Words Jeff Dickson Photos Rob Collins
The silver, black, and red livery of the Manx Norton gas tank is instantly recognizable, and evokes nostalgic memories of the victorious racing of the machines that they adorned. The example pictured here carries a deeper, forgotten significance to the history of the Norton marque. In 1952, Rex McCandless, a young Irishman, campaigned a Manx Norton with this very unique tank. Only one photo of the mounted tank is known to exist, taken as Rex warmed up his Norton in preparation for the Northwest 200. After the race, the tank all but disappeared.
I have an irrational love for Manx Nortons and have always been captivated with that original photo, which was featured in Mick Walker’s book, “The Manx Norton." Then one day, visiting Team Obsolete in New York, I stumbled upon the tank, resting quietly in the shop's collection. The entire place suddenly became a blur, and I couldn't focus on anything but this amazing alloy creation, sitting two stories up in the rafters.
The tank's story begins in the 1940’s, when McCandless was converting rigid-frame motorcycles to pivot from a rear swinging arm, using shock absorbers adapted from Citroën automobiles. After having success locally, and at the behest of Works rider, Artie Bell, McCandless gained the attention of Norton race chief, Joe Craig, and began development of a duplex cradle frame to be used with his swingarm. That chassis became affectionately known as the “featherbed” frame, after Herald Daniel tested the machine and coined the term. The development quite literally changed the industry and raised the bar on what handling could be gained from a racing machine. Using the already successful OHC Manx engine, and in the hands of skilled riders like Geoff Duke, the new machine dominated Grand Prix racing and the Isle of Man TT for many years to come.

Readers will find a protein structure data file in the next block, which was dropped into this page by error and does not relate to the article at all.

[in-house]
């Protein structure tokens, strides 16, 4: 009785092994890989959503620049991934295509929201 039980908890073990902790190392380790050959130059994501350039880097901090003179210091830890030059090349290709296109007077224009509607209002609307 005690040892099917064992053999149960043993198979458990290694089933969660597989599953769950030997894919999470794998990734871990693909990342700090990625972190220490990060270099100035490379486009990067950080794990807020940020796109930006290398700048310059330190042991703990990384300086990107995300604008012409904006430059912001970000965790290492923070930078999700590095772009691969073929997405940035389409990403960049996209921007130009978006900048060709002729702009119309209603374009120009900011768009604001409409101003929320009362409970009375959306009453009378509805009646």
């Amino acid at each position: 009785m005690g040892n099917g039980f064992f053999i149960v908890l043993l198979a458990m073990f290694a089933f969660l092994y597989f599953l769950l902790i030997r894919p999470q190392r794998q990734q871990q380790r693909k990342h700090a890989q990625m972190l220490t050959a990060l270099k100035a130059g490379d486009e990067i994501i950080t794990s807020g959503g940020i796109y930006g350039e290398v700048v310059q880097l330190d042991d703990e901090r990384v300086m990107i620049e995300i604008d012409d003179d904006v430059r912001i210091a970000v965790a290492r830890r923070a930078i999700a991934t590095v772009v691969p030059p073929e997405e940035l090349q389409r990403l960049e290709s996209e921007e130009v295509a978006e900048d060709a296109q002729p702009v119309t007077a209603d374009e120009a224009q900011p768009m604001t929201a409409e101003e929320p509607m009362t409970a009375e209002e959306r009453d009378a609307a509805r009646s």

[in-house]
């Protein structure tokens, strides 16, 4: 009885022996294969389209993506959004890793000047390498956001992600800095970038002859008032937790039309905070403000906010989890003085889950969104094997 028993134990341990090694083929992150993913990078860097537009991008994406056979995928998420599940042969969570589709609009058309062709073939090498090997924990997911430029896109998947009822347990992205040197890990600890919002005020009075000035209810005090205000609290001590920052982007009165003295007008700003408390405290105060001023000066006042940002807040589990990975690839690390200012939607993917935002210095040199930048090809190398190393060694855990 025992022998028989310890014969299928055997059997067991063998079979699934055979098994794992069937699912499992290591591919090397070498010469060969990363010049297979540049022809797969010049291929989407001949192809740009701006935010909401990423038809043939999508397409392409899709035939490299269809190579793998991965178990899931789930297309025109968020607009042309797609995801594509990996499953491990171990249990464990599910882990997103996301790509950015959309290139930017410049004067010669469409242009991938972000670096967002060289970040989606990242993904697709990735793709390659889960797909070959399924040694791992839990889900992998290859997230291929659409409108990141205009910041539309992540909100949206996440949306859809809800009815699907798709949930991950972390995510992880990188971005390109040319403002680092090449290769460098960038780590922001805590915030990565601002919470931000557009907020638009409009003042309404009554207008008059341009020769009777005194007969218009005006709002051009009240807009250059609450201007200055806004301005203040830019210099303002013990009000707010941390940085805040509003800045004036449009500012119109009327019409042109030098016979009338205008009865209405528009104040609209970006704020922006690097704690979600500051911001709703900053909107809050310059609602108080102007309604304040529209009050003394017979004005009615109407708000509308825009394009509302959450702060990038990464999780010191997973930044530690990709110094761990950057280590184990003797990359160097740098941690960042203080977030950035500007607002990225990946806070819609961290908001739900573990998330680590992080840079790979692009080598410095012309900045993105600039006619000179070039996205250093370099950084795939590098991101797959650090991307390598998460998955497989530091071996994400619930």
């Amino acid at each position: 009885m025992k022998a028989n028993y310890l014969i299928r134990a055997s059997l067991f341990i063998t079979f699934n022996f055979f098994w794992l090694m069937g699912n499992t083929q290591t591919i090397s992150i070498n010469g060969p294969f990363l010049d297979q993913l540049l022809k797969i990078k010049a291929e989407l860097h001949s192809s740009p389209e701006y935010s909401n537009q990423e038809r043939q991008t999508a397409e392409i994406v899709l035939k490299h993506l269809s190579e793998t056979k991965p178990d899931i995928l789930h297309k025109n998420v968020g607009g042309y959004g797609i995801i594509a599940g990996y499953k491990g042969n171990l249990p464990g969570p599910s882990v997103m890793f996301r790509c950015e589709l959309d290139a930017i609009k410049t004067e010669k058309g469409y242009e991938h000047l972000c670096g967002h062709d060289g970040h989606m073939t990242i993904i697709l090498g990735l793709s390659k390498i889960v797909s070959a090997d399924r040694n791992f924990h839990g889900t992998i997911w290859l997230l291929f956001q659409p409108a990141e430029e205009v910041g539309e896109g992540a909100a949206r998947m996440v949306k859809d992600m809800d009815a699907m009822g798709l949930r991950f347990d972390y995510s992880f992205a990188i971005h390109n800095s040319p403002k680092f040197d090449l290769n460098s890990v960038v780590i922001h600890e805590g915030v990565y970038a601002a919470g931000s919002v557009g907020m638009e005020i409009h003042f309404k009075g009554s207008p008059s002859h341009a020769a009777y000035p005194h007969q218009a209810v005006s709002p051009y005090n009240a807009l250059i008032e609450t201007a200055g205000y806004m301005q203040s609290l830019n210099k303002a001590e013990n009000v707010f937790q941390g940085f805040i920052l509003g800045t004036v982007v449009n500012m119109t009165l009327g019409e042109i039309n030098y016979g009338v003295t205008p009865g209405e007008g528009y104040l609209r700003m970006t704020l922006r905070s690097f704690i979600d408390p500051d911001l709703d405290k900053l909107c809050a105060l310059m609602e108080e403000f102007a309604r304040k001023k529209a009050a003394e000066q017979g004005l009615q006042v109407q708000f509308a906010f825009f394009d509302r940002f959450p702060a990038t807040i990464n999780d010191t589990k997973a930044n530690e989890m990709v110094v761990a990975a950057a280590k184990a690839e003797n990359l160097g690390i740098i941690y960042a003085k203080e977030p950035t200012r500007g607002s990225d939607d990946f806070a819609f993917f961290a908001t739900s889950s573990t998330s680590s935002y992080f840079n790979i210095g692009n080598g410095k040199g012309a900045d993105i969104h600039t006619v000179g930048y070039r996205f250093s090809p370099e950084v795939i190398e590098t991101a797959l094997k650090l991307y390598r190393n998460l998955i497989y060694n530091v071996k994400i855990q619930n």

When the Bracebridge Street Norton Works racing department closed in 1962, this tank reemerged and spent some time in Reg Dearden’s shop before being acquired by Team Obsolete. It came with the purchase of a 350cc Works prototype Manx that ran an external flywheel, but wasn’t original to that machine. The correct tank was later fitted to that bike before it was sold on, and this tank, by default, became part of the illustrious Team Obsolete collection.
Through aged and heavily faded paint, you can see every detail of its construction, with each panel being cut, hand formed, and welded into position, creating a functional work of art. It has heavily relieved top panels and was originally fitted with foam padding so the rider could comfortably tuck down out of the wind. It’s equipped with twin taps that feed fuel, and is in genuine “as raced” condition, with some shallow dents, scratches, and all the patina that it earned in its heyday.
A special thanks to Rob Iannucci and the Team Obsolete crew for the access and permission to feature this amazing piece of history, and for preserving and racing all these historically significant machines.